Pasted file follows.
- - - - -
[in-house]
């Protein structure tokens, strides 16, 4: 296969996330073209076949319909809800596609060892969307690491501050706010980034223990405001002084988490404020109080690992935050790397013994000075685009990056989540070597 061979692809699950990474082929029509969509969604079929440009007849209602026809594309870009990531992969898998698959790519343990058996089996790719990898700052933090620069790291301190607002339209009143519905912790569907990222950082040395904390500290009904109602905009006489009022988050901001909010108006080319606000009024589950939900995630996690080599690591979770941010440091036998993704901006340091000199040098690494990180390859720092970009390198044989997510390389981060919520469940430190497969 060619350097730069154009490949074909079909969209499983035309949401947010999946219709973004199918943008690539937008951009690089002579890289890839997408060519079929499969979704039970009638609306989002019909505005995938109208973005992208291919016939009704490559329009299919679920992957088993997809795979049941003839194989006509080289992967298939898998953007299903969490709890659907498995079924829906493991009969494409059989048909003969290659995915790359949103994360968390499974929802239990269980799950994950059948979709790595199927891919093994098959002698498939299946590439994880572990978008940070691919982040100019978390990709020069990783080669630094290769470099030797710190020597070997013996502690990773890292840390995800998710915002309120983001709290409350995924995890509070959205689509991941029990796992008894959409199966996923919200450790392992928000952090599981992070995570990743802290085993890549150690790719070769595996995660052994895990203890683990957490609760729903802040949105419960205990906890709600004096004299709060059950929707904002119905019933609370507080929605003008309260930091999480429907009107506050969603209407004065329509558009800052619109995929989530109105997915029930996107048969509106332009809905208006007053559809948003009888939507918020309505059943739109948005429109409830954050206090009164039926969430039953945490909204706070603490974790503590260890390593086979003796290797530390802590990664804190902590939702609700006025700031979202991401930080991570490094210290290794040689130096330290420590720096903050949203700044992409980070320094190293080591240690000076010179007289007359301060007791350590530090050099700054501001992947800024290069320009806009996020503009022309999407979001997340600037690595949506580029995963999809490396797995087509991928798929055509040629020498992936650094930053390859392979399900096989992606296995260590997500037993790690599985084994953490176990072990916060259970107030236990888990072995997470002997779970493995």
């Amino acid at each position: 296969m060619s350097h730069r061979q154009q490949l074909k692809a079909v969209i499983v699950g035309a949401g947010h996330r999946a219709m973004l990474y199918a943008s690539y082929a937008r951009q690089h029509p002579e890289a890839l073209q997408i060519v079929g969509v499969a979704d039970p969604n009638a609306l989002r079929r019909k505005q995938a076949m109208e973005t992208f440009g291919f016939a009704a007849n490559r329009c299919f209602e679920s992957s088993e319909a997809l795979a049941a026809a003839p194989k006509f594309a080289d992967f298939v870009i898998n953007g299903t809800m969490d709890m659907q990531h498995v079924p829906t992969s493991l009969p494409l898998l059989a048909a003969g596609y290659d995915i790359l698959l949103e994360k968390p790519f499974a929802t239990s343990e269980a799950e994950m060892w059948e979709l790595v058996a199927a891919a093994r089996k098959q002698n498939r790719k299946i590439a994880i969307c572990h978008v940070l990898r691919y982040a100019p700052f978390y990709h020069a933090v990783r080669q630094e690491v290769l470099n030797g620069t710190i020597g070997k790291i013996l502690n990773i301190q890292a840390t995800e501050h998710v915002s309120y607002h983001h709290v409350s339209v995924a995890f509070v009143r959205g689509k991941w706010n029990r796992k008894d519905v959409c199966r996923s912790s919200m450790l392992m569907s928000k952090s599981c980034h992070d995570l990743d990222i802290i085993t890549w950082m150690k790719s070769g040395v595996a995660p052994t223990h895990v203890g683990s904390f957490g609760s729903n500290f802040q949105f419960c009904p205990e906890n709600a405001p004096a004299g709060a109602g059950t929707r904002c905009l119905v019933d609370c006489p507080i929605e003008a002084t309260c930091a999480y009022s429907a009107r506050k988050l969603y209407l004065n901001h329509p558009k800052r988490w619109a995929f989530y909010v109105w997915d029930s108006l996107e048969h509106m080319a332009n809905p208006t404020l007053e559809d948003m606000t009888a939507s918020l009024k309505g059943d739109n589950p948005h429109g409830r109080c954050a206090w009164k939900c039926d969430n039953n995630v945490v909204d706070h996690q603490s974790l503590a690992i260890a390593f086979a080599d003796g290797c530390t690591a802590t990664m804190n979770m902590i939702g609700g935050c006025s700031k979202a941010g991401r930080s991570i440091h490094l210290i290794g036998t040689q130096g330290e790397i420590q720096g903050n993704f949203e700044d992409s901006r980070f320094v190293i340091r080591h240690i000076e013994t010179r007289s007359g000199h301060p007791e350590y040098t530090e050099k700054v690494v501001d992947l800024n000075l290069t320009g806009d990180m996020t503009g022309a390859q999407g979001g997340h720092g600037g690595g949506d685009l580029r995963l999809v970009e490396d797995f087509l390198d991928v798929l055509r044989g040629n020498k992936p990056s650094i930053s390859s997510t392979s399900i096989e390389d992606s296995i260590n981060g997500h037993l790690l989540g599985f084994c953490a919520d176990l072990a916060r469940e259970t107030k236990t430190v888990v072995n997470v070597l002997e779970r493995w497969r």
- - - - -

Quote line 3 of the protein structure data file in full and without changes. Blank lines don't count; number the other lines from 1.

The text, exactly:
């Amino acid at each position: 296969m060619s350097h730069r061979q154009q490949l074909k692809a079909v969209i499983v699950g035309a949401g947010h996330r999946a219709m973004l990474y199918a943008s690539y082929a937008r951009q690089h029509p002579e890289a890839l073209q997408i060519v079929g969509v499969a979704d039970p969604n009638a609306l989002r079929r019909k505005q995938a076949m109208e973005t992208f440009g291919f016939a009704a007849n490559r329009c299919f209602e679920s992957s088993e319909a997809l795979a049941a026809a003839p194989k006509f594309a080289d992967f298939v870009i898998n953007g299903t809800m969490d709890m659907q990531h498995v079924p829906t992969s493991l009969p494409l898998l059989a048909a003969g596609y290659d995915i790359l698959l949103e994360k968390p790519f499974a929802t239990s343990e269980a799950e994950m060892w059948e979709l790595v058996a199927a891919a093994r089996k098959q002698n498939r790719k299946i590439a994880i969307c572990h978008v940070l990898r691919y982040a100019p700052f978390y990709h020069a933090v990783r080669q630094e690491v290769l470099n030797g620069t710190i020597g070997k790291i013996l502690n990773i301190q890292a840390t995800e501050h998710v915002s309120y607002h983001h709290v409350s339209v995924a995890f509070v009143r959205g689509k991941w706010n029990r796992k008894d519905v959409c199966r996923s912790s919200m450790l392992m569907s928000k952090s599981c980034h992070d995570l990743d990222i802290i085993t890549w950082m150690k790719s070769g040395v595996a995660p052994t223990h895990v203890g683990s904390f957490g609760s729903n500290f802040q949105f419960c009904p205990e906890n709600a405001p004096a004299g709060a109602g059950t929707r904002c905009l119905v019933d609370c006489p507080i929605e003008a002084t309260c930091a999480y009022s429907a009107r506050k988050l969603y209407l004065n901001h329509p558009k800052r988490w619109a995929f989530y909010v109105w997915d029930s108006l996107e048969h509106m080319a332009n809905p208006t404020l007053e559809d948003m606000t009888a939507s918020l009024k309505g059943d739109n589950p948005h429109g409830r109080c954050a206090w009164k939900c039926d969430n039953n995630v945490v909204d706070h996690q603490s974790l503590a690992i260890a390593f086979a080599d003796g290797c530390t690591a802590t990664m804190n979770m902590i939702g609700g935050c006025s700031k979202a941010g991401r930080s991570i440091h490094l210290i290794g036998t040689q130096g330290e790397i420590q720096g903050n993704f949203e700044d992409s901006r980070f320094v190293i340091r080591h240690i000076e013994t010179r007289s007359g000199h301060p007791e350590y040098t530090e050099k700054v690494v501001d992947l800024n000075l290069t320009g806009d990180m996020t503009g022309a390859q999407g979001g997340h720092g600037g690595g949506d685009l580029r995963l999809v970009e490396d797995f087509l390198d991928v798929l055509r044989g040629n020498k992936p990056s650094i930053s390859s997510t392979s399900i096989e390389d992606s296995i260590n981060g997500h037993l790690l989540g599985f084994c953490a919520d176990l072990a916060r469940e259970t107030k236990t430190v888990v072995n997470v070597l002997e779970r493995w497969r």